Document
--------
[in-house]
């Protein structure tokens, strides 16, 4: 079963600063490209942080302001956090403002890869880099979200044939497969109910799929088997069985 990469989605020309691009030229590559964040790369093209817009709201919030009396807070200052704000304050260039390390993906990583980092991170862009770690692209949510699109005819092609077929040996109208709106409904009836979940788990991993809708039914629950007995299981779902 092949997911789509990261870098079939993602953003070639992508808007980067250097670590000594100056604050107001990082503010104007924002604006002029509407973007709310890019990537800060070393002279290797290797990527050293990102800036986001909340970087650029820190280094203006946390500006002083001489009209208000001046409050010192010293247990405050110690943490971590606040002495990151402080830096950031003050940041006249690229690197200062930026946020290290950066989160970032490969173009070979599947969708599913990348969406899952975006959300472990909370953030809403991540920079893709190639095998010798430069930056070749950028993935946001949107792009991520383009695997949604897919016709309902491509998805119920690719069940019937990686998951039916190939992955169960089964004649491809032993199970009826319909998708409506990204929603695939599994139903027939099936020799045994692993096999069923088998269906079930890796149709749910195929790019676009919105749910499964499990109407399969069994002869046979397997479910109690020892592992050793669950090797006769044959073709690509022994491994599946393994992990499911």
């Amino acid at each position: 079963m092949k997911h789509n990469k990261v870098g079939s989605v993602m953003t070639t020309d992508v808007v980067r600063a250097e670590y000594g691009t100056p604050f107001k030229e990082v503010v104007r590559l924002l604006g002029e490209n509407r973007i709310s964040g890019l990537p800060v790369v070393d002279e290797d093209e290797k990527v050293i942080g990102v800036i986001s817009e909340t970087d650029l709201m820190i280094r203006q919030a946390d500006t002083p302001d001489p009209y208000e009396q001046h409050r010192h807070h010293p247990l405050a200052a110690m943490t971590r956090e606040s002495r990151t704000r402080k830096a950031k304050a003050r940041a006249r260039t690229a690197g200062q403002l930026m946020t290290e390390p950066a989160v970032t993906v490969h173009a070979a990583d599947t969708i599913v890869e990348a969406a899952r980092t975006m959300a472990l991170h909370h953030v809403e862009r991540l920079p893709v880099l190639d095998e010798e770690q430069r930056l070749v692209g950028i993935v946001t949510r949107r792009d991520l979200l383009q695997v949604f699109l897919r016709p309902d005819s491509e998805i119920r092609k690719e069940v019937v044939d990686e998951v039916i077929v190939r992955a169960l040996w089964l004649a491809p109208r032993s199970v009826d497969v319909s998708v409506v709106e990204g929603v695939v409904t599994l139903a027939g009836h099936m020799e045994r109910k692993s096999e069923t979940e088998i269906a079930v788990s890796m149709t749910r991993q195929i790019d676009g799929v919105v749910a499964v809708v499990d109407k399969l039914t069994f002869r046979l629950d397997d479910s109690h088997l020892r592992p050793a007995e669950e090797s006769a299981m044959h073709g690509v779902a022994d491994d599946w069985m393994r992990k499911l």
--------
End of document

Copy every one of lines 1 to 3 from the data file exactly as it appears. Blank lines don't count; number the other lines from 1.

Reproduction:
[in-house]
């Protein structure tokens, strides 16, 4: 079963600063490209942080302001956090403002890869880099979200044939497969109910799929088997069985 990469989605020309691009030229590559964040790369093209817009709201919030009396807070200052704000304050260039390390993906990583980092991170862009770690692209949510699109005819092609077929040996109208709106409904009836979940788990991993809708039914629950007995299981779902 092949997911789509990261870098079939993602953003070639992508808007980067250097670590000594100056604050107001990082503010104007924002604006002029509407973007709310890019990537800060070393002279290797290797990527050293990102800036986001909340970087650029820190280094203006946390500006002083001489009209208000001046409050010192010293247990405050110690943490971590606040002495990151402080830096950031003050940041006249690229690197200062930026946020290290950066989160970032490969173009070979599947969708599913990348969406899952975006959300472990909370953030809403991540920079893709190639095998010798430069930056070749950028993935946001949107792009991520383009695997949604897919016709309902491509998805119920690719069940019937990686998951039916190939992955169960089964004649491809032993199970009826319909998708409506990204929603695939599994139903027939099936020799045994692993096999069923088998269906079930890796149709749910195929790019676009919105749910499964499990109407399969069994002869046979397997479910109690020892592992050793669950090797006769044959073709690509022994491994599946393994992990499911």
């Amino acid at each position: 079963m092949k997911h789509n990469k990261v870098g079939s989605v993602m953003t070639t020309d992508v808007v980067r600063a250097e670590y000594g691009t100056p604050f107001k030229e990082v503010v104007r590559l924002l604006g002029e490209n509407r973007i709310s964040g890019l990537p800060v790369v070393d002279e290797d093209e290797k990527v050293i942080g990102v800036i986001s817009e909340t970087d650029l709201m820190i280094r203006q919030a946390d500006t002083p302001d001489p009209y208000e009396q001046h409050r010192h807070h010293p247990l405050a200052a110690m943490t971590r956090e606040s002495r990151t704000r402080k830096a950031k304050a003050r940041a006249r260039t690229a690197g200062q403002l930026m946020t290290e390390p950066a989160v970032t993906v490969h173009a070979a990583d599947t969708i599913v890869e990348a969406a899952r980092t975006m959300a472990l991170h909370h953030v809403e862009r991540l920079p893709v880099l190639d095998e010798e770690q430069r930056l070749v692209g950028i993935v946001t949510r949107r792009d991520l979200l383009q695997v949604f699109l897919r016709p309902d005819s491509e998805i119920r092609k690719e069940v019937v044939d990686e998951v039916i077929v190939r992955a169960l040996w089964l004649a491809p109208r032993s199970v009826d497969v319909s998708v409506v709106e990204g929603v695939v409904t599994l139903a027939g009836h099936m020799e045994r109910k692993s096999e069923t979940e088998i269906a079930v788990s890796m149709t749910r991993q195929i790019d676009g799929v919105v749910a499964v809708v499990d109407k399969l039914t069994f002869r046979l629950d397997d479910s109690h088997l020892r592992p050793a007995e669950e090797s006769a299981m044959h073709g690509v779902a022994d491994d599946w069985m393994r992990k499911l």